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What are Highly Evasive Adaptive Threats (HEAT)?

Highly Evasive Adaptive Threats (HEAT)

A prevent and detect approach is key to stopping HEAT attacks.

What are Highly Evasive Adaptive Threats?

Highly Evasive Adaptive Threats (HEAT) are used by threat actors who employ evasive techniques to bypass traditional web security measures and leverage web browser features so they can deliver malware or compromise credentials. If successful, HEAT attacks render all browser-based security defenses helpless. These include sandboxes, file inspections, network and HTTP-level inspections, malicious link analysis, offline domain analysis and indicator of compromise (IOC) feeds.

Specific HEAT techniques include:

  • HTML smuggling
  • Sending malicious links through unprotected channels–such as text messaging, social media, professional web networks, collaboration software, SMS, shared documents, shared folders and SaaS platforms.
  • Hiding malicious content inside web page source code and using benign websites to deliver sophisticated malware. Essentially hiding in plain sight, these HEAT attacks are able to trick traditional SWGs into assuming they are legitimate traffic.

What are the key HEAT attack evasive characteristics?

HEAT attacks leverage one or more of the following four evasive HEAT characteristics to bypass legacy network security defenses:

1. Evades web categorization and URL reputation

Termed Legacy URL Reputation Evasion (LURE), sites classified as benign by categorization engines are compromised and then used for malicious purposes, bypassing indicators of compromise-based detection. Threat actors can quickly flip the behavior of that website, reveal the malicious content and drive people to that site – all before offline categorization engines have had a chance to categorize that as malicious. Attackers may even go as far as patiently creating new sites and leaving them to gain a good reputation across categorization engines, before using them to deliver malicious content. Captcha usage in malicious sites is also being used to not only gives users a false sense of security, but also force real user interactions to get to the real malicious content.

2. Evades Email Gateways (SEGs) and malicious link analysis

Phishing has normally been a 100% email problem, so attackers are finding alternative ways to get in that aren’t protected. SEGs and email link analysis are bypassed by leveraging additional phishing avenues outside the email path such as web, social media, professional networks, collaboration tools and SMS phishing techniques.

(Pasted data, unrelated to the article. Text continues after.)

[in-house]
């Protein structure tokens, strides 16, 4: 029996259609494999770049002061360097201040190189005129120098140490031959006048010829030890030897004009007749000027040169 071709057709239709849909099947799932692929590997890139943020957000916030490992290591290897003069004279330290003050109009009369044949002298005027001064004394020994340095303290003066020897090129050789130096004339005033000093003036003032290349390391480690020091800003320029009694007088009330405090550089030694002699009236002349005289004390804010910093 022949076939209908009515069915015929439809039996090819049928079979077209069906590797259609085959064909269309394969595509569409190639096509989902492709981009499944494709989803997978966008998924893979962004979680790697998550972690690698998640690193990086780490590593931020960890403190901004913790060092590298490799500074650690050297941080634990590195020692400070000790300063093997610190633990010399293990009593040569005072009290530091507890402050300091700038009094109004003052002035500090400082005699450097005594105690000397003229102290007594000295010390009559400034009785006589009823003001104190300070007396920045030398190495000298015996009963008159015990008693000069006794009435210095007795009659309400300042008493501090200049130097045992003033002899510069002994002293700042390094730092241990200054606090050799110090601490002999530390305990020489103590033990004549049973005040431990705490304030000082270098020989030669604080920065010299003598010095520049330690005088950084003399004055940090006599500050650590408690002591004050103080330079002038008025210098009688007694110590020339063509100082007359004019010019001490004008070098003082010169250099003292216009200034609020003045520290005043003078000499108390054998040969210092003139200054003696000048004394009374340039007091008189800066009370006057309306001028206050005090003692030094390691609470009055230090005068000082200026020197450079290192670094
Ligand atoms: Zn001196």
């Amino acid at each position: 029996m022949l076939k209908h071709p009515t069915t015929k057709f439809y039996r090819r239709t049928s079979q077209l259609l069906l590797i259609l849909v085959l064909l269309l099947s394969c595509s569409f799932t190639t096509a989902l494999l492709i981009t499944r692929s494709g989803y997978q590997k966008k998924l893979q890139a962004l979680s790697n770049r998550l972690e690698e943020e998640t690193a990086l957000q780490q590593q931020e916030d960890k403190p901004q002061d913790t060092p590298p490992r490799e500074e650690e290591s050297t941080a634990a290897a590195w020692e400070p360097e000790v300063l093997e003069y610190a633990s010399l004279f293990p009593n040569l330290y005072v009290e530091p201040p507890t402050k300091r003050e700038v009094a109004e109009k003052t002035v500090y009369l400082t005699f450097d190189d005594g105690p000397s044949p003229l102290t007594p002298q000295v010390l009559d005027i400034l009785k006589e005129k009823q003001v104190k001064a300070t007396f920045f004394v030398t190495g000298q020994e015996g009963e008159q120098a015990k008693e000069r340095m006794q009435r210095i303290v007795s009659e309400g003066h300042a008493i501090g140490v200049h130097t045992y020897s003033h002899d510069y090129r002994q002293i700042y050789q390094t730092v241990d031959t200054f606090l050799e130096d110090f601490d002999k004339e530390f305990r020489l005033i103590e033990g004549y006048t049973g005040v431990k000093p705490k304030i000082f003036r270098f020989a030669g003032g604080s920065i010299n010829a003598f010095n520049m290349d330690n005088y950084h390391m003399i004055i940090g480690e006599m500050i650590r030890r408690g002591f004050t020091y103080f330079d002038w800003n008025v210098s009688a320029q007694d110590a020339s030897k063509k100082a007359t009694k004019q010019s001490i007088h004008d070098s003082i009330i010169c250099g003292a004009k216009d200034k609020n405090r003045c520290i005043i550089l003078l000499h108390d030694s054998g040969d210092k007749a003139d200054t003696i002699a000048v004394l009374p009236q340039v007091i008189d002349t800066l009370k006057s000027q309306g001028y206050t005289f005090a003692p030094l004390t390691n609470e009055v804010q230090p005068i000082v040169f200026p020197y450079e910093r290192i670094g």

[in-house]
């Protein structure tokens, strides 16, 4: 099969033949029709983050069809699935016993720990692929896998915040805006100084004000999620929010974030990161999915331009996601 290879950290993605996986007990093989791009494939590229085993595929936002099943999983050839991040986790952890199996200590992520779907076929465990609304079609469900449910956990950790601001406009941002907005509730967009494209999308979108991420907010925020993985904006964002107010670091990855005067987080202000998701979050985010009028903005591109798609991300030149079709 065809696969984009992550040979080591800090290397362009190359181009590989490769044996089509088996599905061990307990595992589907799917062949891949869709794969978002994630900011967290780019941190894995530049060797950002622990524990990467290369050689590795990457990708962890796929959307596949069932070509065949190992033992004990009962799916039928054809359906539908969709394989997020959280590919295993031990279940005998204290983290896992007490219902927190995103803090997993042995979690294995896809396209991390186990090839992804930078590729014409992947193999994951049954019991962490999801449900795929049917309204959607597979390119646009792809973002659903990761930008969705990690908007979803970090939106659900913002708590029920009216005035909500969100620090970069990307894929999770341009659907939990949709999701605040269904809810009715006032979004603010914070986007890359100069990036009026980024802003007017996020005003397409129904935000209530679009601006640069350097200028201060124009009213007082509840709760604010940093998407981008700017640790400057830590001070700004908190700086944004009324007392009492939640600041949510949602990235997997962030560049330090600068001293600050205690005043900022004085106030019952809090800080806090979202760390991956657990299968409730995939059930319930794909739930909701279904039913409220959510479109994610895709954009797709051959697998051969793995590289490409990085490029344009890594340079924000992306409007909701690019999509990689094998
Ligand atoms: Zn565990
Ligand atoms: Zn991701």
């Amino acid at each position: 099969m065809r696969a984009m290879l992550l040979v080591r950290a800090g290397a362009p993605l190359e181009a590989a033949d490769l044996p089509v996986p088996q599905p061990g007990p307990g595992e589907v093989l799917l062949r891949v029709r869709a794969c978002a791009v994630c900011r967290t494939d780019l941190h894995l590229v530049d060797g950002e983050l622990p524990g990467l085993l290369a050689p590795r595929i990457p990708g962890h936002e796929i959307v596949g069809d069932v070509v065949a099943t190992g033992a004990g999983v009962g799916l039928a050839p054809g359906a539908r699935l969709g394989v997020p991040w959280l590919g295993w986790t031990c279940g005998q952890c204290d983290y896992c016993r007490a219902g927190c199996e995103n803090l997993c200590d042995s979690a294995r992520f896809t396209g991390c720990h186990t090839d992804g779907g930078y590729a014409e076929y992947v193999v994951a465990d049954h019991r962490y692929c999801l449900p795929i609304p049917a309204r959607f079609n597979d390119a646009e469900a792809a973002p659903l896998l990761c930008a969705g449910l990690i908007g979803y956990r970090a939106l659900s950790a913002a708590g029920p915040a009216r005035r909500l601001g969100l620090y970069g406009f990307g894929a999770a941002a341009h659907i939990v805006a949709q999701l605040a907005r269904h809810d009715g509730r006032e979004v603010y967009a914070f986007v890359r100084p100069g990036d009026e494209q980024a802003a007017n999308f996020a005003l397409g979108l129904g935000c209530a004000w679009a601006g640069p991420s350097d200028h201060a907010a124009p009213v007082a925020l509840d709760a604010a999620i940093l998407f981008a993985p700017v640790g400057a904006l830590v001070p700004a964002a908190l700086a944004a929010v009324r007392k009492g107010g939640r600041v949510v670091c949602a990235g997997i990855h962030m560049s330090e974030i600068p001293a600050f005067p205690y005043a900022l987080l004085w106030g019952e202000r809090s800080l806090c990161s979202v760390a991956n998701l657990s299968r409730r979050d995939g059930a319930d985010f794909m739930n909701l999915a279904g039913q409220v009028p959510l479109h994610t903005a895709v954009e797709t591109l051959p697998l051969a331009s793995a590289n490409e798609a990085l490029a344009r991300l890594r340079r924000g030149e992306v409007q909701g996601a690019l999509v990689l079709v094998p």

3. Evades content inspection (AV & Sandbox)

Traditional Secure Web Gateway (SWG) anti-virus or sandbox solutions are used to identify malicious content by scanning for known malware signatures and by monitoring file execution and remote file requests for suspicious behavior. Rather than downloading a file directly – which would be analyzed and if malicious – blocked – HTML Smuggling evades detection by embedding tiny bits of malicious code inside of seemingly benign sub-components, or Javascript blobs. These blobs aren’t in any format that’s understandable by the sandbox so they can’t be analyzed, and individually they don’t do anything malicious so they wouldn’t be detected, however these tiny blobs of information dynamically rebuild themselves into a malicious executable at the browser level without any user action, thus bypassing file content inspection engines completely.

4. Evades HTTP page & content inspection

Malicious content like browser exploits and phishing kit code are hidden or obfuscated to make the Javascript unreadable in order to bypass detection. Javascript is then revealed in the browser at run time executing its active content on the endpoint. Attackers also use website manipulations to hide impersonation logos behind morphed images to avoid visual detections in inspection engines.

The Ultimate Guide to Preventing Evasive Threats

How does Menlo Security prevent HEAT attacks?

There are three stages of a HEAT attack: gaining the initial foothold, spreading through the network and executing the final payload to gain control over critical business systems. Stage two and three are entirely dependent on stage one—gaining initial access. Menlo focuses on stopping HEAT attacks before they are able to make the initial access—effectively rendering the malware impotent. Without access, it can’t spread through the network, gain control, exfiltrate data or hold systems ransom.

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